Today I thought I’d share with you a little about the book I’m currently working on. The good and the bad.
I can’t reveal the title just yet but I can say that it’s another Rural Fiction book set on the south coast of NSW and it has a dual story line about a young woman on the verge of getting married who discovers that the grandmother she previously knew to be dead is very possibly alive and well. That’s the basic idea. Oh, and it does have a few horses galloping across the pages.
So, let’s get the bad out of the way first. Blackwattle Lake flowed from my fingertips virtually fully formed. Like a newborn baby it just needed to good rub down and some TLC to make it presentable. But this time round I’m finding the whole birthing process more than a little painful and feeling the impact of Second Book Syndrome, where the self doubt and perfectionism that all writers suffer from seems to be even more entrenched than they were the first time round. What if it’s not good enough? What if the publisher doesn’t like it? What if people who read the first one read this one and hate it? What if … what it … what if …?
You get the picture.
So, what am I doing to push through these dreaded symptoms? Well, after procrastinating by checking Facebook, tweeting and writing blog posts like this one, making cups of tea and hot chocolate and playing with the dog, I’m sticking my butt in the chair and writing through the fear. I’m reminding myself that this is a first draft and at this stage quantity is more important than quality. And I’m trusting that if I could do it once I can do it all over again.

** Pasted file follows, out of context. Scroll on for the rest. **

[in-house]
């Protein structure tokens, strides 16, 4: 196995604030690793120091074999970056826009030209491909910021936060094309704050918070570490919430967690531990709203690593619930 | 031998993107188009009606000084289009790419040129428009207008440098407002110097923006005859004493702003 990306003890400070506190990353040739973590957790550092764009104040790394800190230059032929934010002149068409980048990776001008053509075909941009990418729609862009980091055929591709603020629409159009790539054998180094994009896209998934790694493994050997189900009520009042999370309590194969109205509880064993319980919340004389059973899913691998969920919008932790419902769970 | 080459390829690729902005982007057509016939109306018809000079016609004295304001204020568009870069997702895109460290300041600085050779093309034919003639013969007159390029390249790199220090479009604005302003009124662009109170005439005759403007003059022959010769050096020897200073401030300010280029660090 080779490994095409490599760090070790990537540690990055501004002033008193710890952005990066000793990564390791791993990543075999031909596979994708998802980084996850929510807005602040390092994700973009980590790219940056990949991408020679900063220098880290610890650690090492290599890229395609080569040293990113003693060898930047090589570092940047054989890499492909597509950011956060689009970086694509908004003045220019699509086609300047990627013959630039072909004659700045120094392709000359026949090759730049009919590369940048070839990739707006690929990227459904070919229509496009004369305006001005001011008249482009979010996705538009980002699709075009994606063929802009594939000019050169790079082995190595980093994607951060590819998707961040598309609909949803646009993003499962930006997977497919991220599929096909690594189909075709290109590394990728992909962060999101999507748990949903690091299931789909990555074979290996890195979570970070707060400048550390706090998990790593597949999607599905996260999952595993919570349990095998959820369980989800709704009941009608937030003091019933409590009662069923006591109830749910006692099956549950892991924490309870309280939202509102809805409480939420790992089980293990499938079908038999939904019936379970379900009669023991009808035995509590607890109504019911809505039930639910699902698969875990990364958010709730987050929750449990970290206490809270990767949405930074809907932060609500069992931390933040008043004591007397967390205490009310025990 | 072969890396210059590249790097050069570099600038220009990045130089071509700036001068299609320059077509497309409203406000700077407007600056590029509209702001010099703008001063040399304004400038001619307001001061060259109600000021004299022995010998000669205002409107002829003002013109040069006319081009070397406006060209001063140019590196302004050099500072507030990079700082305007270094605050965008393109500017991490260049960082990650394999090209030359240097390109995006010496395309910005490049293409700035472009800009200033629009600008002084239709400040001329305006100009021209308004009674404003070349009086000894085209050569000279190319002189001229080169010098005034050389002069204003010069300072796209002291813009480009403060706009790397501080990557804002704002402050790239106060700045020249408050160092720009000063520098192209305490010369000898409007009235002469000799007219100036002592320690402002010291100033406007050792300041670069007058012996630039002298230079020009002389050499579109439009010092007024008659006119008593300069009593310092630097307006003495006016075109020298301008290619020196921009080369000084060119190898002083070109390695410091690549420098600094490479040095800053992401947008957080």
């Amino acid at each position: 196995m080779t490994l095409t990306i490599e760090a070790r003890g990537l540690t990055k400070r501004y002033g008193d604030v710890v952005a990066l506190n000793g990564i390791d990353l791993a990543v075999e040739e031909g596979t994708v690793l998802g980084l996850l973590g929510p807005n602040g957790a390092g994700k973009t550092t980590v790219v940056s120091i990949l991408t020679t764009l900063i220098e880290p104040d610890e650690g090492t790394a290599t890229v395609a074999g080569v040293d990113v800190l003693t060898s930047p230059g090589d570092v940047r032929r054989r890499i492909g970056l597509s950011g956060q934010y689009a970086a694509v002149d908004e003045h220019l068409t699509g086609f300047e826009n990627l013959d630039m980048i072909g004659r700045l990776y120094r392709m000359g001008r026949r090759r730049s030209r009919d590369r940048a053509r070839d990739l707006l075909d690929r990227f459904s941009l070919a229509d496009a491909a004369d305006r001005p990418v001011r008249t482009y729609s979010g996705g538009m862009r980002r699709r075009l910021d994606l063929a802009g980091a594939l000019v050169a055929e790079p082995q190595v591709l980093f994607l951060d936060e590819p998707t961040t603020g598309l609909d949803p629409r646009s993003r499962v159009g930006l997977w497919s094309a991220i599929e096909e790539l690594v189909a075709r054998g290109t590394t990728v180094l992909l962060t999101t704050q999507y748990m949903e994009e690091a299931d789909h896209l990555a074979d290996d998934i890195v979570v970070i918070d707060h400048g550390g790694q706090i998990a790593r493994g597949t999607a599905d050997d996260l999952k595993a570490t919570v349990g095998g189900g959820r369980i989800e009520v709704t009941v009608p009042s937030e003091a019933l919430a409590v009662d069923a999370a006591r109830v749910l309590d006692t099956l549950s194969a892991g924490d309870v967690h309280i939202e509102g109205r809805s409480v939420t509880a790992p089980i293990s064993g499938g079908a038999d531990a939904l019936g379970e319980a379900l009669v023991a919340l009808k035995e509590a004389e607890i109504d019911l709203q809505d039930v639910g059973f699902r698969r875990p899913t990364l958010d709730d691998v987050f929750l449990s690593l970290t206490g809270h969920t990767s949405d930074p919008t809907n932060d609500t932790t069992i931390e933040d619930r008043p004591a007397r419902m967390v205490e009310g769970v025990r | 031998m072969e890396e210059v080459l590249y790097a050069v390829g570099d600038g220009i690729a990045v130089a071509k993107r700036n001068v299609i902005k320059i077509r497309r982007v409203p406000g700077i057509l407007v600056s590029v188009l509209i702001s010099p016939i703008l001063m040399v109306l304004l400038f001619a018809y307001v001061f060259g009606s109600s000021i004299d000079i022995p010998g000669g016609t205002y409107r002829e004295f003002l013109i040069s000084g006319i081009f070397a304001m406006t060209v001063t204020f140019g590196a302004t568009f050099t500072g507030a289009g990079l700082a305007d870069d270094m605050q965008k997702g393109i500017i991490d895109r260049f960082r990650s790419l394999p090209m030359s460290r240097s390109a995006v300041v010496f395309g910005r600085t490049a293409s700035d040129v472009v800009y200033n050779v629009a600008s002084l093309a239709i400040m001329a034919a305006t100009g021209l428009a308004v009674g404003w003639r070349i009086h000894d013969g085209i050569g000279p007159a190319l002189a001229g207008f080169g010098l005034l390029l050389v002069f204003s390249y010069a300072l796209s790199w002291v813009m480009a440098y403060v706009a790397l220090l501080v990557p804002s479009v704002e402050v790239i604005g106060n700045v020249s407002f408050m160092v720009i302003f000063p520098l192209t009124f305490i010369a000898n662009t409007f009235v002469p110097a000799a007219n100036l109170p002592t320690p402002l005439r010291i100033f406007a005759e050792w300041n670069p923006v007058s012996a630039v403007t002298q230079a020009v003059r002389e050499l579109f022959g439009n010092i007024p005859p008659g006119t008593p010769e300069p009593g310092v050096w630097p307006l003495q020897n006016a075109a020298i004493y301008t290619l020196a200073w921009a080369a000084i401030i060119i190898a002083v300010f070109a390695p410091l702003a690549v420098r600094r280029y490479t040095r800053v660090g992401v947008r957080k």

On the up side I’m falling in love with a whole new set of characters, escaping to gorgeous settings like the one shown above and spending imaginary time with my very favourite creatures. As part of the book is set back in the 1940’s and 50’s I’m also doing some research and learning some interesting facts:
- The Australian government discouraged the enlistment of indigenous soldiers until the threat of Japanese invasion
- Blackouts during the war in towns and cities made it easier for those involved in the black market to break into warehouses
- During the 50’s and 60’s people could be committed to a psychiatric institution like Callan Park even if they were only mildly depressed. Many patients stayed for years or even the rest of their lives.
I still have a way to go on this draft and even though that That voice keeps saying “you can’t do this, what are you thinking, you’re writing rubbish” I’m blocking my ears, focusing on what is working and believing that if I put in the time the muse will get me through.
Better get back to it 🙂